20 years on: 9/11, Lone Wolves, and the threat of “New Threat-ism”

September 13 2021

Alasdair Kempton

The attacks of 9/11 ‘changed everything’ for terrorism research – or, so at least the story goes. Brian Jenkins of the RAND corporation famously captured the field’s zeitgeist with a rephrase of an earlier version of his work, stating the ‘new type of terrorists’ “want a lot of people watching, and a lot of people dead” (own emphasis). This line came to define the era of “new terrorism”, where the ‘old rules’ of discretionary targeting were replaced with indiscriminate violence. Hijacked planes were turned into missiles, not hostage situations and there was a genuine fear that a terrorist might try – and succeed – in using a “Weapon of Mass Destruction”.

This line of debate spurred a series of reclassifications of political violence. Most focused on binary debates of ‘new’ versus ‘old’ terrorism. Others engaged in slightly more nuanced modelling of the phenomenon, such as David Rappaport’s “Four Waves” model of terrorism, which traced the historical prevalence of particular ideologies (from anarchism of the 19th century to modern religious violence). Debates of the validity of these various classifications raged, and publications exploded. True, some dissented – critical scholars frequently pushed back on this trend, but even then the relevance of their work depended on the sheer scale of those orthodox works to which they responded. Perhaps Fred Halliday (2002, p. 32) had it best, when he argued that “it is as hard to disprove as it is to prove…  the world did not change, the sun did not darken… Yet enough has changed and will continue to change, for this to be recognized, already, as one of the landmarks of modern history”. Yet if it changed, it was we who shifted the discourse – and as this blog argues, not for the last time, and to no benefit to our work as scholars.

Since 2010 the public face of terrorism (at least, as far as the literature is concerned) has changed again. The apparent shift from ‘organised cells’ of (particularly) neojihadist actors to self-radicalised ‘lone wolves’ – often inspired by Al-qaeda and Islamic State propaganda – spurred a renewed focus on the “changing face” of terrorism. Quickly publications flowed, some adding a ‘fifth wave’ to Rappaport’s model, others taking on the challenge of “The growing threat” ( Lone Wolf Terrorism: Understanding the Growing Threat by Jeffry Simon), or the new “Age of Lone Wolf Terrorism” (same title, Mark Hamm and Ramon Spaiij). Even more recently, these debates have re-emerged with an emphasis on the rise of right-wing violence, such as that perpetrated by Andres Breivick in Norway in 2011, or Brenton Tarrant in New Zealand, 2019.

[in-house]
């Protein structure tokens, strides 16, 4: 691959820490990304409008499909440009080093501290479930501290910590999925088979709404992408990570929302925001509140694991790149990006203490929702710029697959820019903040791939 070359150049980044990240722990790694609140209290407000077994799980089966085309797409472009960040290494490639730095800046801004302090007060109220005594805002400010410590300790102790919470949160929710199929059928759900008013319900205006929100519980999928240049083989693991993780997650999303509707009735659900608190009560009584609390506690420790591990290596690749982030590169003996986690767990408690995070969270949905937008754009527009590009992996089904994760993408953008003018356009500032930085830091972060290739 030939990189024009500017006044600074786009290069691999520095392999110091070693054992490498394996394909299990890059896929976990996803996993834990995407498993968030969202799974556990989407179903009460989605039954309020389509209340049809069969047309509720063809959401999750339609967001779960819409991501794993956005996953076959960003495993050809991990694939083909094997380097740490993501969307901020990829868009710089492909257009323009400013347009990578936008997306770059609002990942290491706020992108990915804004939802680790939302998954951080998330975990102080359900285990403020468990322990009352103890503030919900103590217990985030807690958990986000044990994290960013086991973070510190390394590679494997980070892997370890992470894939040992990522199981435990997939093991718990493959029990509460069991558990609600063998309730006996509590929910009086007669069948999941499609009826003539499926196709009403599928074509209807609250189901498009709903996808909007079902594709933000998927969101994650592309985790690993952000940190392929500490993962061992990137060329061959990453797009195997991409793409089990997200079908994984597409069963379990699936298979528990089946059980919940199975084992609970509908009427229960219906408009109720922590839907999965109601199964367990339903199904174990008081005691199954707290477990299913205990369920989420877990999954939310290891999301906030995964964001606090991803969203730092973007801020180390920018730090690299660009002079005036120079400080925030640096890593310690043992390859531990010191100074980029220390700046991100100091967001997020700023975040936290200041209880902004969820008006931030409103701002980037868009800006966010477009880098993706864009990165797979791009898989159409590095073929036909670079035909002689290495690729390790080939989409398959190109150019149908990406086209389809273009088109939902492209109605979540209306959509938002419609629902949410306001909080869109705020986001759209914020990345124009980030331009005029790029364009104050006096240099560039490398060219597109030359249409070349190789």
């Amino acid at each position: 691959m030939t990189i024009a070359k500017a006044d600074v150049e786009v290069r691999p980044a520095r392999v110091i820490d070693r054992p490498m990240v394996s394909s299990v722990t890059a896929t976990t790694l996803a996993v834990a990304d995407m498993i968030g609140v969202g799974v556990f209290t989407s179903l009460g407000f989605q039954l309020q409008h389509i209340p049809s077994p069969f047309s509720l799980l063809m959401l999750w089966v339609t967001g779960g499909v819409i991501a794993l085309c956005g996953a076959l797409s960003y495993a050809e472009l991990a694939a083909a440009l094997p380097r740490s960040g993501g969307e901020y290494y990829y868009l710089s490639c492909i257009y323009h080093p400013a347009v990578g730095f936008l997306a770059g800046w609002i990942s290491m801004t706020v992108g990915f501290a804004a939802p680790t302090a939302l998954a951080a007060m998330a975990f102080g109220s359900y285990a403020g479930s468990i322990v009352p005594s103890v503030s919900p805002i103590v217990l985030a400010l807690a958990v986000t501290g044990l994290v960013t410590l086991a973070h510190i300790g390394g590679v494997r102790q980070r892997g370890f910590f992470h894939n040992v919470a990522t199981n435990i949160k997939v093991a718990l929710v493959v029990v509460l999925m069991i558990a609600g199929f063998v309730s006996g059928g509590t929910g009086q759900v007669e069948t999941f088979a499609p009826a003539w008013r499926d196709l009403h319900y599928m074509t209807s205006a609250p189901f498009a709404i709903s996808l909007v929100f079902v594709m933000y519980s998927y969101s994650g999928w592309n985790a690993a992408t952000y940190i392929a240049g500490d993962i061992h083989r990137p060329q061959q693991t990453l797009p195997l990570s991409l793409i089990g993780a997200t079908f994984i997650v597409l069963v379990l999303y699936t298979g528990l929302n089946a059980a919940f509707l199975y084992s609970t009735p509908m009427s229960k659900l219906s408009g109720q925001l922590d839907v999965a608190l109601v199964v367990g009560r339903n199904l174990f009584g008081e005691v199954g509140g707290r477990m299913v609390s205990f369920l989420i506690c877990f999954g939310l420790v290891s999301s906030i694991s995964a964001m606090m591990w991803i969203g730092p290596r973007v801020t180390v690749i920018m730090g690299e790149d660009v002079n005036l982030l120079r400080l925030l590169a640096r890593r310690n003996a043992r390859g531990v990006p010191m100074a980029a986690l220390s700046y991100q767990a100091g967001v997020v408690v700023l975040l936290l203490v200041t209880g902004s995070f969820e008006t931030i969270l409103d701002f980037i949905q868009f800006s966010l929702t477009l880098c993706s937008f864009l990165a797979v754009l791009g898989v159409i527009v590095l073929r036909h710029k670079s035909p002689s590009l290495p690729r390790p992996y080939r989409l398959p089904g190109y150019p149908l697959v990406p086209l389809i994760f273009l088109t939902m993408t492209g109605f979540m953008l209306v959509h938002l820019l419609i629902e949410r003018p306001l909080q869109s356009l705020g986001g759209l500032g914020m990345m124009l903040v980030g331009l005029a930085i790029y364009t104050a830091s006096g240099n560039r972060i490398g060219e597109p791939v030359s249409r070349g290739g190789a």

“Lone wolves”, however, are nothing ‘new’ to the practice of terrorism. The earliest use I’ve encountered was by extremist author Alex Curtis, before being co-opted by the FBI’s investigation into Curtis and his associates. The occurrence of self-radicalising violent actors, too, can be traced back to well before the current literature. Indeed, the headlines of The Argus, an Australian publication from the last century, were once emblazoned with the news of “The Battle of Broken Hill”, an attack committed by two disaffected Afghan residents of the small mining town in New South Wales.  It bore all the hallmarks of an archetypal “Lone Wolf” attack. The men blended personal grievance with a larger religious and political narrative, placing themselves as soldiers in a far away conflict– but, nevertheless one in which their new country of residence was involved. Moreover, both men went to great pains to explain not just their solidarity with the cause, but their solitude in planning the attack; “…nobody else has told me to do this. I have told nobody, as God is my witness, and nobody knows except us two”. While the narratives would not be out of place in the modern discourse, they date back to 1914, declaring an allegiance to a different Caliphate (the Ottomans) in a very different war.